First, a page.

Methods: We retrospectively included staphylococcal spinal implant infections at a 6 tertiary-care hospital over a 5-year period.
Results: We identified 75 patients with staphylococcal spinal implant infection. Of the 75 cases, 35 (47%) were early-onset infection and 40 (53%) were late-onset infection. Staphylococcus aureus was responsible for 58 (77%) cases and CoNS for 17 (33%) cases. Sixty (80%) isolates had methicillin resistance. Spinal implant was retained in 64 patients (85%) and was removed in 11 patients (15%). Of the 69 patients who completed initial course of antibiotic therapy, 24 (35%) experienced recurrence. The median time to recurrence after completing antibiotic therapy was 200 days (range, 65–997). Multivariate analysis indicated that independent predictors for recurrence included S. aureus infection (compared with CoNS, adjusted odds ratio [aOR], 8.25; 95% CI, 1.44–47.15; P = 0.01), <3 months of total antibiotic therapy (aOR, 6.14; 95% CI, 1.17–32.17; P = 0.03), and no concurrent rifampin therapy (aOR, 4.96; 95% CI, 1.16–21.28; P = 0.03). When analysis was repeated among 59 patients in whom spinal implant was retained, this analysis did not modify the results. Recurrence rate did not differ between early spinal implant infection and late spinal implant infection (36% [11/31] vs. 34% [13/34]; P= 0.91).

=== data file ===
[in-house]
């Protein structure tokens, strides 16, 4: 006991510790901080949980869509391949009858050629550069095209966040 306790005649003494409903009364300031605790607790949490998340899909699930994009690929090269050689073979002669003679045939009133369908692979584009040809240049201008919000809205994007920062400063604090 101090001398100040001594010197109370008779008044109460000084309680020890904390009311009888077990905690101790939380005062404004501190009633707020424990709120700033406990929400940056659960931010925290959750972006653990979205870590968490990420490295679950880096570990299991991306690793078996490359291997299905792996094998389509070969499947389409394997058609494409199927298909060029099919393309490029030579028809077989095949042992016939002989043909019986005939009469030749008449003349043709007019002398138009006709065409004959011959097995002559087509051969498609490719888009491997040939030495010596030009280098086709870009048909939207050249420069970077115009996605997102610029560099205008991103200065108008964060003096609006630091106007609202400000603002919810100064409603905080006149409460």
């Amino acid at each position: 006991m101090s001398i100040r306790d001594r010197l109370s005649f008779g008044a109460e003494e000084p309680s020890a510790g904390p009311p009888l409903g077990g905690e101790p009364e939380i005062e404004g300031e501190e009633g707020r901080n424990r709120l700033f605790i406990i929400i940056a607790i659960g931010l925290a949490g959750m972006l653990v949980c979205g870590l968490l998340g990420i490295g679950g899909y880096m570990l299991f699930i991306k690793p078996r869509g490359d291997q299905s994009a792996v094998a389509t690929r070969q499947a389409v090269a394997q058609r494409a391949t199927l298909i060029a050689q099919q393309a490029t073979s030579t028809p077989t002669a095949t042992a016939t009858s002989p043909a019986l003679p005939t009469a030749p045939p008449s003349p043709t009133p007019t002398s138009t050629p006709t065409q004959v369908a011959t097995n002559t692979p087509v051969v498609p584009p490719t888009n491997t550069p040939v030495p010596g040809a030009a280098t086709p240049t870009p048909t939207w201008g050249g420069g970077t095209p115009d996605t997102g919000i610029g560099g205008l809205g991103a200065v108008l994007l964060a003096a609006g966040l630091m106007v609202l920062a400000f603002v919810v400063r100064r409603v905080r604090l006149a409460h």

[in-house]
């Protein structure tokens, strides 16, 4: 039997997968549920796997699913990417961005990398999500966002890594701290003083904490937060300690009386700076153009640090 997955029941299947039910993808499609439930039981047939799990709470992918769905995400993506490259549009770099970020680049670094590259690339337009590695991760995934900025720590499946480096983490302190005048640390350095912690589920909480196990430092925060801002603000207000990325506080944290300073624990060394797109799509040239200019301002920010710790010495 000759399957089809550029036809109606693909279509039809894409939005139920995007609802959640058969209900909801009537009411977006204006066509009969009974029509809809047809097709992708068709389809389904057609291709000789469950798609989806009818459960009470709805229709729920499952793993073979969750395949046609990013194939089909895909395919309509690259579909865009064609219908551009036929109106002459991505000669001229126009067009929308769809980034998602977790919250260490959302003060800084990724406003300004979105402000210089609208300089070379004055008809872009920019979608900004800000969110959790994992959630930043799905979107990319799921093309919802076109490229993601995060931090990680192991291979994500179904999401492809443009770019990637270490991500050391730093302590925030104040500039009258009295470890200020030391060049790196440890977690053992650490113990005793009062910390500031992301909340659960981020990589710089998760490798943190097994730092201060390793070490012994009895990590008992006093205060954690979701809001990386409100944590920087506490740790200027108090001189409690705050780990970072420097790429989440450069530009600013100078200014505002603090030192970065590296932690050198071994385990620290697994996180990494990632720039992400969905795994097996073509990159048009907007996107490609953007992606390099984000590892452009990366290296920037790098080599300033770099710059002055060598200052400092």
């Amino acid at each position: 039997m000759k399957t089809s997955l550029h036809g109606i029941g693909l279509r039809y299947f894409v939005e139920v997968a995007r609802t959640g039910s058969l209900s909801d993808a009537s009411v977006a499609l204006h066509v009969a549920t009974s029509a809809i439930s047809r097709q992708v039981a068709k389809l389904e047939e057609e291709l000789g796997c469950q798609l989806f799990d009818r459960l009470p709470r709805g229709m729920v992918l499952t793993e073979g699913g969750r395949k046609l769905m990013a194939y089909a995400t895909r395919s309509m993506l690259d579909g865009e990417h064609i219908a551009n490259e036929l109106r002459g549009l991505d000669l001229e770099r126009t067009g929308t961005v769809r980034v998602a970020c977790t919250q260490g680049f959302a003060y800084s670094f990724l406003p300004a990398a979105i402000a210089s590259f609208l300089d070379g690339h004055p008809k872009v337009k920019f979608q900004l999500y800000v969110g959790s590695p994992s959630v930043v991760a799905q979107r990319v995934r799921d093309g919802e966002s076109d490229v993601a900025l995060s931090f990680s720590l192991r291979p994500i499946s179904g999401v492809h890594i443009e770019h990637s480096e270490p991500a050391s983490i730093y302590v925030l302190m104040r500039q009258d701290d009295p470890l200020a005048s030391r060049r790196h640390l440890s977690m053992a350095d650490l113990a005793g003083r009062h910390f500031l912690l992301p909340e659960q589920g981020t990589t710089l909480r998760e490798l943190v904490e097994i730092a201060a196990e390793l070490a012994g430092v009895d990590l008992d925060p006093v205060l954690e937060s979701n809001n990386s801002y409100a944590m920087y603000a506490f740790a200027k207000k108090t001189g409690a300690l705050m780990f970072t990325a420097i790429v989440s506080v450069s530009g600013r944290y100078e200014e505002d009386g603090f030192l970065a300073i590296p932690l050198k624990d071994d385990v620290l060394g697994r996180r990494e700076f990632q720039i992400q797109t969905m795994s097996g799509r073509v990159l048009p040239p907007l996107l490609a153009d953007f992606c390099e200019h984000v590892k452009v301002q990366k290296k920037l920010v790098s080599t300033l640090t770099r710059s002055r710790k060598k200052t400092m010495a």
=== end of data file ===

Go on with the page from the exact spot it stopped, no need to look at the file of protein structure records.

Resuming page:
Conclusion: Thirty-five percent of our patients with staphylococcal spinal implant infection experienced recurrence. Prolonged duration (≥3 month) of total antibiotic therapy and concurrent rifampin therapy may be beneficial in patients with staphylococcal spinal implant infection, especially in those with their spinal implant retained.
K. H. Park,
I. G. Bae, None
B. N. Kim, None
S. H. Choi, None
J. W. Chung, None
Y. G. Kwak, None
S. Y. Park, None
M. S. Lee, None
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